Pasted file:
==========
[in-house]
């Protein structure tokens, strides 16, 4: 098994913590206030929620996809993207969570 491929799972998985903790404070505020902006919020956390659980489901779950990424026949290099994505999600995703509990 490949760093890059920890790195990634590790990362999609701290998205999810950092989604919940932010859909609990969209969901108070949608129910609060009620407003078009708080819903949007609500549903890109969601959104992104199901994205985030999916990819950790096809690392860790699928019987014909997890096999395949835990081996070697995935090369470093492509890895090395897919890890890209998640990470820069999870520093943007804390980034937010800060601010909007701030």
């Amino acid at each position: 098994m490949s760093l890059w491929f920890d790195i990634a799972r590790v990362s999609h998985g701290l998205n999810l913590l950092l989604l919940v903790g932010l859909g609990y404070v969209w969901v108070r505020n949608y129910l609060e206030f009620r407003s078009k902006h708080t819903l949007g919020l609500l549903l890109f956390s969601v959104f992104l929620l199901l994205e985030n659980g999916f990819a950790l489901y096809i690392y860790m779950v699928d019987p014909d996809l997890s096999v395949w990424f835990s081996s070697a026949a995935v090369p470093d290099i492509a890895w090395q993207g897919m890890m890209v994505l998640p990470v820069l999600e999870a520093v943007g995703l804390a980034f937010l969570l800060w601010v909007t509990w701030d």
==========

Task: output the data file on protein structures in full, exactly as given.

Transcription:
[in-house]
């Protein structure tokens, strides 16, 4: 098994913590206030929620996809993207969570 491929799972998985903790404070505020902006919020956390659980489901779950990424026949290099994505999600995703509990 490949760093890059920890790195990634590790990362999609701290998205999810950092989604919940932010859909609990969209969901108070949608129910609060009620407003078009708080819903949007609500549903890109969601959104992104199901994205985030999916990819950790096809690392860790699928019987014909997890096999395949835990081996070697995935090369470093492509890895090395897919890890890209998640990470820069999870520093943007804390980034937010800060601010909007701030």
């Amino acid at each position: 098994m490949s760093l890059w491929f920890d790195i990634a799972r590790v990362s999609h998985g701290l998205n999810l913590l950092l989604l919940v903790g932010l859909g609990y404070v969209w969901v108070r505020n949608y129910l609060e206030f009620r407003s078009k902006h708080t819903l949007g919020l609500l549903l890109f956390s969601v959104f992104l929620l199901l994205e985030n659980g999916f990819a950790l489901y096809i690392y860790m779950v699928d019987p014909d996809l997890s096999v395949w990424f835990s081996s070697a026949a995935v090369p470093d290099i492509a890895w090395q993207g897919m890890m890209v994505l998640p990470v820069l999600e999870a520093v943007g995703l804390a980034f937010l969570l800060w601010v909007t509990w701030d």